Countless variations and hybrids of yoga are finding their way into studios and gyms globally. As a novice or even seasoned practitioner, how can you tell if the option you’ve chosen is the most suitable for you? This fun and revealing guide will help you pick the right class.
How to Find Your Yoga Style
Step 1: Consider why you practice
First of all, think about your reasons for practicing: Do you want a sweaty workout, or are you just fascinated by yoga’s restorative benefits? Are you looking for a spiritual experience or relief from back pain?
Step 2: Be honest about your personal needs
After that, consider your preferences and needs: Would you like individualized attention or would you be more motivated by a community vibe? Do you want to be pushed or do you need a more compassionate approach? And then be honest with yourself about possible physical, financial, and time limits.
Step 3: Check around for your yoga style
The simple truth is, you might not even know what you’re on the lookout for until you start trying on styles, but you’ll know when you’ve found the yoga that’s best for you. Keep close track of how your body feels all through and after class: The pace and level of practice can feel challenging but not overtaxing, so you should feel more relaxed, open, and secured in your body after class, not more burdened and disconnected. Take note of the emotional and mental shifts that occurs during class too. Notice what motivates you, or whether you’ve checked out and lost interest. The ideal sign of a good fit: You’ll want to take the class again.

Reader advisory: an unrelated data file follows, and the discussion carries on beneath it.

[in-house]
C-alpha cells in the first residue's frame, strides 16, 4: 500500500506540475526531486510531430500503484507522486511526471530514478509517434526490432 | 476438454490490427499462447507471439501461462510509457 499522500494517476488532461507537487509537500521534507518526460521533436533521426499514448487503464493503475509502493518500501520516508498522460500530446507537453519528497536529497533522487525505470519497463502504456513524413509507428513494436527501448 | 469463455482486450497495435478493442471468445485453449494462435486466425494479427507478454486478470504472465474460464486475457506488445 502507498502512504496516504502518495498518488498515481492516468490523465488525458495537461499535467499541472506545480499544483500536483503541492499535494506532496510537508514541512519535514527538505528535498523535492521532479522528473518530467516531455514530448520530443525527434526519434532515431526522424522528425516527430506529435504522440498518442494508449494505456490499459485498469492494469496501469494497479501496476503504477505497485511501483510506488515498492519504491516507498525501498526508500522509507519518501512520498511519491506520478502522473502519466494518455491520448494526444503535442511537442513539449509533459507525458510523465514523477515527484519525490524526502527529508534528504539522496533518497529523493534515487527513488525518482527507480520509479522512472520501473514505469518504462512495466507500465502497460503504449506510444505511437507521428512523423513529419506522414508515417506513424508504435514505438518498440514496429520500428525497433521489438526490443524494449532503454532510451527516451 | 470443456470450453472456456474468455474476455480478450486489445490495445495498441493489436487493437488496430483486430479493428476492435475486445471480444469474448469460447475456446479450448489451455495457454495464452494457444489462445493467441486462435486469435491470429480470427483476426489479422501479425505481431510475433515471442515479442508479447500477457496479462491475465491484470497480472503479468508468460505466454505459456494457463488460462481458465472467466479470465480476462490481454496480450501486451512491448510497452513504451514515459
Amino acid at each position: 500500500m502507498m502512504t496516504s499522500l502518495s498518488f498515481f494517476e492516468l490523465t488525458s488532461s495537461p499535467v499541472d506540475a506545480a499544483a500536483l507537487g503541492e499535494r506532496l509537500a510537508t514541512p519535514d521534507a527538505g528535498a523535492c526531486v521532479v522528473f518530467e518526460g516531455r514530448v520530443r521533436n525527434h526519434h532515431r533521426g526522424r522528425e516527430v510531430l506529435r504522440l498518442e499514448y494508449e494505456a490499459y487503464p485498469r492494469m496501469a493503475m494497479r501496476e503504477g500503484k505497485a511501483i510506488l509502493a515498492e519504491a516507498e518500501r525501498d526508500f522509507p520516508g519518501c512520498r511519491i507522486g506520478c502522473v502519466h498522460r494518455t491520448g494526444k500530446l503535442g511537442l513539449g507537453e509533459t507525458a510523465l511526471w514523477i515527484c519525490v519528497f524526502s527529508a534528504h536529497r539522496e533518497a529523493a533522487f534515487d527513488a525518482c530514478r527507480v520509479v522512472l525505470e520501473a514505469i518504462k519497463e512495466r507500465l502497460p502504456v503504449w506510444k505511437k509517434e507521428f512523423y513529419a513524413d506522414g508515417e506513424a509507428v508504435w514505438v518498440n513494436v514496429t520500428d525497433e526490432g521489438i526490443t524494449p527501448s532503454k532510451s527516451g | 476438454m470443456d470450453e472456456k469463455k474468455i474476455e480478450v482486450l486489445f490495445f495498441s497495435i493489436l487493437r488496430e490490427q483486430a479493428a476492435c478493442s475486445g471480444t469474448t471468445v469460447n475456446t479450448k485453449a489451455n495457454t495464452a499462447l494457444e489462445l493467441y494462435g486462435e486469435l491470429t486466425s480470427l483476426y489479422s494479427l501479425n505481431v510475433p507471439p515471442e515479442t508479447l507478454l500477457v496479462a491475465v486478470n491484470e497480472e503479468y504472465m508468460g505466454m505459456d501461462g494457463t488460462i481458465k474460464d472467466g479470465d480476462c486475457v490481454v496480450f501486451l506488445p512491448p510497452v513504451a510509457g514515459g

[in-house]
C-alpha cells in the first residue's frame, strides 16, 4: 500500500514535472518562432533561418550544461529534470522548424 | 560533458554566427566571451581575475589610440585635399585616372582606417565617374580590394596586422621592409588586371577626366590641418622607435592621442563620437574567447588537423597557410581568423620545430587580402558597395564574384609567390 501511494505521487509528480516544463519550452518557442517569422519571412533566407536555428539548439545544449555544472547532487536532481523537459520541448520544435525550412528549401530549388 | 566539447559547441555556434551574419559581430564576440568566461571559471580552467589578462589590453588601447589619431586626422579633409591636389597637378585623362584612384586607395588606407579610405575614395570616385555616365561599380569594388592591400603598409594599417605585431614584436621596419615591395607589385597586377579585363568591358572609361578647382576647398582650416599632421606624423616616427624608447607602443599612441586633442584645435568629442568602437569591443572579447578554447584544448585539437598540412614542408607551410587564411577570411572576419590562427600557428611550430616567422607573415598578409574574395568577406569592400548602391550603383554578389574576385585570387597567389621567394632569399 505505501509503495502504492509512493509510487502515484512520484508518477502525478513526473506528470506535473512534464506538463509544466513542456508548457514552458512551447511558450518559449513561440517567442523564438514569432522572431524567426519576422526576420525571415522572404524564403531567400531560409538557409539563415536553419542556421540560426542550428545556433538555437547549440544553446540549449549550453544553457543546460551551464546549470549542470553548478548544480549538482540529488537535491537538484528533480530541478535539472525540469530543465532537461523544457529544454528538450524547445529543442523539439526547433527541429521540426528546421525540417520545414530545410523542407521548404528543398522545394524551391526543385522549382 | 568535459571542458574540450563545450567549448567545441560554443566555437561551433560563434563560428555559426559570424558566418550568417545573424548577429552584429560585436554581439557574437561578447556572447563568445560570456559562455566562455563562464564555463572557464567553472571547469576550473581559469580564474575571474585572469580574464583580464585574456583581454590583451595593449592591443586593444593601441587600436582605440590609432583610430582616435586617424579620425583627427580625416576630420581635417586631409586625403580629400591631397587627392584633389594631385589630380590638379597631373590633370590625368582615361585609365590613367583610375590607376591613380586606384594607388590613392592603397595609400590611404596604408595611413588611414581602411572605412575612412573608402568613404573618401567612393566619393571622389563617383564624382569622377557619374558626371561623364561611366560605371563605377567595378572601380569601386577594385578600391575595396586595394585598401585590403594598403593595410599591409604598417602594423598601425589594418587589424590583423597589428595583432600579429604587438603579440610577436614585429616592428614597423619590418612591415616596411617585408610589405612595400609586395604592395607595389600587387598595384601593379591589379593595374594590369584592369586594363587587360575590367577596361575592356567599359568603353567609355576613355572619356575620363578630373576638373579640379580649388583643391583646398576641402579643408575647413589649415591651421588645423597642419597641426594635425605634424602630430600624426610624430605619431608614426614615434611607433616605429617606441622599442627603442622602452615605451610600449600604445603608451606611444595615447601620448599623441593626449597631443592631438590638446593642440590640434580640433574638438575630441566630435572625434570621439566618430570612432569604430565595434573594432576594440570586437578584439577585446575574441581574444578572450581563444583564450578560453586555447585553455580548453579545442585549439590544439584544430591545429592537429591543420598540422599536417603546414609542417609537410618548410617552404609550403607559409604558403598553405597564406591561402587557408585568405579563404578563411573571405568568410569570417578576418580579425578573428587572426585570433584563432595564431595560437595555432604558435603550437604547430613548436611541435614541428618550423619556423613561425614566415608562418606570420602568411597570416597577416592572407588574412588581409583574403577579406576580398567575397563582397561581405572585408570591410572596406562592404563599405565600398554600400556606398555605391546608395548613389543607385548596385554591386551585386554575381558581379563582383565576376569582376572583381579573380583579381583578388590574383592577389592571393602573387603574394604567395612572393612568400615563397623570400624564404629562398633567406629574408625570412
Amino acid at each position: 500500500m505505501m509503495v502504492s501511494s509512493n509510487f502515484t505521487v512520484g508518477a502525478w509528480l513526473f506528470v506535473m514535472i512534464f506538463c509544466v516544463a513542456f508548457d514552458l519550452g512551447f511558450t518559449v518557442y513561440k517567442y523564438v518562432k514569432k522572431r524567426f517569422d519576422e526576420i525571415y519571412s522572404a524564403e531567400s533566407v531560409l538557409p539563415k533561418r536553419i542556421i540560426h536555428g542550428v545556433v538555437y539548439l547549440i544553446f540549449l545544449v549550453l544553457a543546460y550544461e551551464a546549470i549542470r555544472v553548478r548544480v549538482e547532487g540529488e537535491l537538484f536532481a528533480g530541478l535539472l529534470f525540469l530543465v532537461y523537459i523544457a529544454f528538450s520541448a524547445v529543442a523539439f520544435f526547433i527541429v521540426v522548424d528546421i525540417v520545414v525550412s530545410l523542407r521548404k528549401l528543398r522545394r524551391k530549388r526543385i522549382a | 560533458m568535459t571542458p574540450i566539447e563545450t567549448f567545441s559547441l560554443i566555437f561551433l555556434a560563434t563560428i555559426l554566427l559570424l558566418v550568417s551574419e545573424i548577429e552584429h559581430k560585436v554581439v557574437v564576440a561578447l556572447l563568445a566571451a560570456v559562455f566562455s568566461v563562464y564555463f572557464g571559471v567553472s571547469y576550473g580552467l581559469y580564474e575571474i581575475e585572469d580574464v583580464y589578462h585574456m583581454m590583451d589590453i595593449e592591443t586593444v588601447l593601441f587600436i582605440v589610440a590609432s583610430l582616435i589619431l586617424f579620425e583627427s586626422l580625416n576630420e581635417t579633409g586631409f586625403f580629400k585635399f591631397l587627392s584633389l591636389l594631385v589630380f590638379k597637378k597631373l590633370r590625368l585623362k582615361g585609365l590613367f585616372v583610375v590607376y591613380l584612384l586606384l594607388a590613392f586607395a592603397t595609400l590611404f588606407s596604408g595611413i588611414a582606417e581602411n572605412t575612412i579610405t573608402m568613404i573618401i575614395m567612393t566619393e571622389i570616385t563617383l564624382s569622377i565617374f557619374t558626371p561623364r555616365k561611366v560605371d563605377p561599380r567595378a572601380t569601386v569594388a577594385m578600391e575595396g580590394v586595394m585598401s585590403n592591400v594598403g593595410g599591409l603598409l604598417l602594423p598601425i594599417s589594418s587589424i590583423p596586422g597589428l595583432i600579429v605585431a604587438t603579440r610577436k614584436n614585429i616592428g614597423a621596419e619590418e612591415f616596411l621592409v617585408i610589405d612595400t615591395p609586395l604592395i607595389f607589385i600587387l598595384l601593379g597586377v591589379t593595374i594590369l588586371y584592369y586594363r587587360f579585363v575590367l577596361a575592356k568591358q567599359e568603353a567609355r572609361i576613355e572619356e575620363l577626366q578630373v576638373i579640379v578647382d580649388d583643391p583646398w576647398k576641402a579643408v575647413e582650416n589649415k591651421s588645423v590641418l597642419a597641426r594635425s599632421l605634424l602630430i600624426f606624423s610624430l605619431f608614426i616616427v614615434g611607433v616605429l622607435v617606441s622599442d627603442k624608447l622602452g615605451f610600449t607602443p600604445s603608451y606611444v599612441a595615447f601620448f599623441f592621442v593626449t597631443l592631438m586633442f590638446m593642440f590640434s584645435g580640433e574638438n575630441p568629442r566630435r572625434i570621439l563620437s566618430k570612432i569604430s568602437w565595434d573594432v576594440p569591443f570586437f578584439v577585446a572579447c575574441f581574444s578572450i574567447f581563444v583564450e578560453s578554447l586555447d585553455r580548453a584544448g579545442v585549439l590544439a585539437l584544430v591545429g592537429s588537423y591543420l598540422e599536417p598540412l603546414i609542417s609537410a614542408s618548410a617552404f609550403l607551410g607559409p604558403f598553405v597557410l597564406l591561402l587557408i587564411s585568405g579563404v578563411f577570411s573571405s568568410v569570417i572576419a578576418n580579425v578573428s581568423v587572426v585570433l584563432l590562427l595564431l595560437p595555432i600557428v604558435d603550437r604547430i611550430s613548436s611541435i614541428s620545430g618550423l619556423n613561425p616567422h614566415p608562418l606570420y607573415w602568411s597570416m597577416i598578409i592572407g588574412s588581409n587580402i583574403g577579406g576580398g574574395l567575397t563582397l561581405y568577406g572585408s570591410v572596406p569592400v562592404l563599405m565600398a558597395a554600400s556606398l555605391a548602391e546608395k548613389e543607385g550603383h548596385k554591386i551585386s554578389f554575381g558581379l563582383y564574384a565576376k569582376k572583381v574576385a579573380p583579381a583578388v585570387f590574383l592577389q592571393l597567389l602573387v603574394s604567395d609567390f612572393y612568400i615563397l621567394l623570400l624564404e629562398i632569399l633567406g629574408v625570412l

Why Finding Your Yoga Style Is Important
It’s vital for a student to find yoga that he/she resonates with. Do whatever it is that makes you want to do yoga. there’s no right or wrong, superior or inferior style. And understand that asana practice (Hatha Yoga) is simply one of six branches of yoga outlined in sacred texts. If a physical practice starts to feel limiting, check out one of the other five branches: meditation (Raja Yoga), the yoga of service (Karma Yoga), or the yoga of devotion (Bhakti Yoga), the mind (Jnana Yoga), or ritual (Tantra Yoga). If you are staying with Hatha, all types of the practice have 3 things in common: breath, poses, as well as the opportunity to be present. Conscious, diaphragmatic breathing done through the nostrils is the foundation of most yogic practices. There are a couple of basic postures found across various styles (although how they are taught can vary greatly). And, the lynchpin: All asana classes require your presence on the mat while you develop a stronger mind-body connection.
There are numerous schools and traditions and lineages of yoga philosophy but there’s usually commonality to all of them, and there are many real differences, too. So if your yoga style suddenly feels not right— just understand that your needs can change weekly, monthly or even yearly.